Freeman Cebu Business

Influx of Chinese in Phl not good for local firms

Ehda M. Dagooc - The Freeman

CEBU, Philippines — While the entry of Chinese nationals in the Philippines has given boost to the economy, their business dealings however are threatening the local players.

For this reason, the Cebu Chamber of Commerce and Industry (CCCI) president Virgilio Espeleta suggested that the government should regulate the new businesses built by Chinese nationals, which are primarily supporting the online gaming operations here.

“It is good that they are here, they are spending. But, if when they start to compete with existing players, regulating them is important,” said Espeleta in an interview.

Aside from noticing Chinese nationals operating retail shops in POGO (Philippine Offshore Gaming Operators) infested sites, Espeleta said local players are also seeing wholesale buying of condominium units, which is not good for the property sector in the long run.

Espeleta echoed the statement made by Filipino Homes founder and chief executive officer (CEO) Anthony Gerard Leuterio, saying that Chinese’s strong interest to buy properties in the Philippines, specifically condominiums is something that should be monitored because the bulk-buying trend will push up real estate rates further.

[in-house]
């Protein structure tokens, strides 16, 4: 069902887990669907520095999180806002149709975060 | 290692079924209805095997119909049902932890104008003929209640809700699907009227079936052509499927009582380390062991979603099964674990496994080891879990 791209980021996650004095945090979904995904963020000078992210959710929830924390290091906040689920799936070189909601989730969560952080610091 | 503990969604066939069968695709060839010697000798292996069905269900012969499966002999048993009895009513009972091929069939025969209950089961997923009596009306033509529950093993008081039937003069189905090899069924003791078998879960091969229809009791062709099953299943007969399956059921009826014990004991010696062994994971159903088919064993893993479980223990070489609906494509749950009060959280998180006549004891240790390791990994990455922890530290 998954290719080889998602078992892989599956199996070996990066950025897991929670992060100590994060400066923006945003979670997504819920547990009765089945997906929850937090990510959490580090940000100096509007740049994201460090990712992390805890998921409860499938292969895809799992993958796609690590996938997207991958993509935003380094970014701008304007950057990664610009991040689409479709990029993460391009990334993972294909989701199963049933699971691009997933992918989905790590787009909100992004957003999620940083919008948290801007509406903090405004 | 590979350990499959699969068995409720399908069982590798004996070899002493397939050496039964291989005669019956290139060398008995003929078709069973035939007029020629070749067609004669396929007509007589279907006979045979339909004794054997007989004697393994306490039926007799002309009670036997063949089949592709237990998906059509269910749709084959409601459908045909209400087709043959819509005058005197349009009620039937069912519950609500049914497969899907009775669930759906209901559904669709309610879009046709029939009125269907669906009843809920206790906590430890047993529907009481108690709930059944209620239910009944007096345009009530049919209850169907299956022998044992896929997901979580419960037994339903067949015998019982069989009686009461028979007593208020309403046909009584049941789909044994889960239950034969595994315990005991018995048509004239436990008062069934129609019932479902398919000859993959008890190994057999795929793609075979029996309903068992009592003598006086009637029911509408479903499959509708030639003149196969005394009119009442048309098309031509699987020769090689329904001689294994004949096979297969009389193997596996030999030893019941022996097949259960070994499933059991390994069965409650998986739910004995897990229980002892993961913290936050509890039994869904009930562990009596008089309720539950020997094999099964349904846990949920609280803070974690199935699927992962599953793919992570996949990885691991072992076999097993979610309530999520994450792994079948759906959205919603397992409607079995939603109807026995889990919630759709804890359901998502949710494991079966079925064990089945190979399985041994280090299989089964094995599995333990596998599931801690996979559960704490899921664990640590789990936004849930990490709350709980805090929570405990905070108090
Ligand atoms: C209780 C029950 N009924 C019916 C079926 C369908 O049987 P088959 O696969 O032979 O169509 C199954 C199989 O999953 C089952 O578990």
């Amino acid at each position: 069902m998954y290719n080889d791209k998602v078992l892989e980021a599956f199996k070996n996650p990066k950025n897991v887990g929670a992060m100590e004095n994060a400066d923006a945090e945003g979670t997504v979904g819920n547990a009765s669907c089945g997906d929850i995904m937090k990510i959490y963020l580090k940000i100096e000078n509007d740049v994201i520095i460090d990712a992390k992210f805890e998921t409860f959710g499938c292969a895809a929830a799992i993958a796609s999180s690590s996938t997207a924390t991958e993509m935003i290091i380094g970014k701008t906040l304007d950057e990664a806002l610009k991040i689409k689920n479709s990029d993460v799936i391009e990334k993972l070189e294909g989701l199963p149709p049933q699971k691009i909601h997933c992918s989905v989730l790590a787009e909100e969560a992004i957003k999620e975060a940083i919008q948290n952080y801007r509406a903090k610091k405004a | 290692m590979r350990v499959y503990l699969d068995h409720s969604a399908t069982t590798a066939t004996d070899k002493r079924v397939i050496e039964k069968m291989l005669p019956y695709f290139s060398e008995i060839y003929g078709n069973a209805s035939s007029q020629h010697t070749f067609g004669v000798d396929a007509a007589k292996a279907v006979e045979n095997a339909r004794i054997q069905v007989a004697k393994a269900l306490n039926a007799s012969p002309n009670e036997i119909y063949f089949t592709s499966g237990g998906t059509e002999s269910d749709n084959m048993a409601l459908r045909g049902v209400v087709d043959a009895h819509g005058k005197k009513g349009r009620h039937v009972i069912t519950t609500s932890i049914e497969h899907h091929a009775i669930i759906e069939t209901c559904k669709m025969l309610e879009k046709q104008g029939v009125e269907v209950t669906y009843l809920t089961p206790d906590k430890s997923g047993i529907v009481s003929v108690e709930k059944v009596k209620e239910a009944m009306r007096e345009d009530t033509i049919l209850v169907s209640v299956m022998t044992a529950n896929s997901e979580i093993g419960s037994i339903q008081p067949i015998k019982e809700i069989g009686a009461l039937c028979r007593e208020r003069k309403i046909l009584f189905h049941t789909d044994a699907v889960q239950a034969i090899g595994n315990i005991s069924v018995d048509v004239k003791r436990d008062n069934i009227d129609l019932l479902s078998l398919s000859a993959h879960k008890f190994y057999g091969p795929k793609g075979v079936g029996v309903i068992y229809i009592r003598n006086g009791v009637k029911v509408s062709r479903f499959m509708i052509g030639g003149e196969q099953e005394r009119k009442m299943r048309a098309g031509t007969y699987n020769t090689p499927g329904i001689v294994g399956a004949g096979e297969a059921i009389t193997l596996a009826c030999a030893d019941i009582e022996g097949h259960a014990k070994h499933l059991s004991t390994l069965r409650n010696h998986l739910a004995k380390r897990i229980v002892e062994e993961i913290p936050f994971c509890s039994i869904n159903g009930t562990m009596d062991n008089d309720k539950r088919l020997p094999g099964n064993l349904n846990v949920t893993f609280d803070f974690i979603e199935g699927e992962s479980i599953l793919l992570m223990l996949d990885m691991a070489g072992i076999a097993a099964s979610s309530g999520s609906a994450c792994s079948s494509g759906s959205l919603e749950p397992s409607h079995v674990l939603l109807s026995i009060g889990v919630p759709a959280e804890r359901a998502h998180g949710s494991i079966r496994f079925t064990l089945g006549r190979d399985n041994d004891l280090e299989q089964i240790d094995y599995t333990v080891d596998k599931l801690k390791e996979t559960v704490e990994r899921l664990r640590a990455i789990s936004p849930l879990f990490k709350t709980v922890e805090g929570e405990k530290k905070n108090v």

This development is seen to deprive local or Filipino buyers to buy the real cost of the properties, and the high demand (created by Chinese buyers) makes real property cost higher.

Leuterio, who founded the Filipino Homes Group of Companies, further explained Chinese buyers are buying condominiums in by bulk (like one floor or more), as investment for renting or re-selling purposes. These buyers are paying spot cash.

While the existing 70-40 rule applied to foreign buyers are properly complied by developers, Leuterio said some buyers are clever enough to break the rule by using local dummies.

“This is loss of income opportunities for Filipinos,” said Leuterio, if not being monitored well,

Chinese capitalists will dominate the property selling and rental business in the Philippines, including Cebu.

Espeleta also mentioned the existence of Chinese workers here, not just in POGO companies, but also in construction, Chinese-owned restaurants, among others, that should be monitored closely by the Department of Labor and Employment (DOLE).

What is happening now, Espeleta said is these Chinese traders are creating the own ecosystem, such as forming their own business groups, which in a way affecting the local businesses.

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